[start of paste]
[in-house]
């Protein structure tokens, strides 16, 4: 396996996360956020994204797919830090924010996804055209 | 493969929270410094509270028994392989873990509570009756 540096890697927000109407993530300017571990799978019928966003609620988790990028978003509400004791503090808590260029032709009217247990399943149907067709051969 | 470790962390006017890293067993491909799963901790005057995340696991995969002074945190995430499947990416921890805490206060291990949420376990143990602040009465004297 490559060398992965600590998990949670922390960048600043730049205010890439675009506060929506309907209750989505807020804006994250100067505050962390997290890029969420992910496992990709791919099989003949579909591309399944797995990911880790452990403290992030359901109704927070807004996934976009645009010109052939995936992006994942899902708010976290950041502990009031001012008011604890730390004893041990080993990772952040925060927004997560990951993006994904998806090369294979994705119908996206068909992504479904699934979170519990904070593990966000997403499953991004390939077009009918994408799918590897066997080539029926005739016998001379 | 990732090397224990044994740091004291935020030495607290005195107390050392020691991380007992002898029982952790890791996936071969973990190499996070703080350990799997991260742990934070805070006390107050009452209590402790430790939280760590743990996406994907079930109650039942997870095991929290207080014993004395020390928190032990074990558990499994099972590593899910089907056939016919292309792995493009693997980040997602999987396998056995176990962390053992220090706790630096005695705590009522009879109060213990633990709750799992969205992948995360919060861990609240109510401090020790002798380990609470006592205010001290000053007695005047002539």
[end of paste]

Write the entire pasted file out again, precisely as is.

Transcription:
[in-house]
């Protein structure tokens, strides 16, 4: 396996996360956020994204797919830090924010996804055209 | 493969929270410094509270028994392989873990509570009756 540096890697927000109407993530300017571990799978019928966003609620988790990028978003509400004791503090808590260029032709009217247990399943149907067709051969 | 470790962390006017890293067993491909799963901790005057995340696991995969002074945190995430499947990416921890805490206060291990949420376990143990602040009465004297 490559060398992965600590998990949670922390960048600043730049205010890439675009506060929506309907209750989505807020804006994250100067505050962390997290890029969420992910496992990709791919099989003949579909591309399944797995990911880790452990403290992030359901109704927070807004996934976009645009010109052939995936992006994942899902708010976290950041502990009031001012008011604890730390004893041990080993990772952040925060927004997560990951993006994904998806090369294979994705119908996206068909992504479904699934979170519990904070593990966000997403499953991004390939077009009918994408799918590897066997080539029926005739016998001379 | 990732090397224990044994740091004291935020030495607290005195107390050392020691991380007992002898029982952790890791996936071969973990190499996070703080350990799997991260742990934070805070006390107050009452209590402790430790939280760590743990996406994907079930109650039942997870095991929290207080014993004395020390928190032990074990558990499994099972590593899910089907056939016919292309792995493009693997980040997602999987396998056995176990962390053992220090706790630096005695705590009522009879109060213990633990709750799992969205992948995360919060861990609240109510401090020790002798380990609470006592205010001290000053007695005047002539």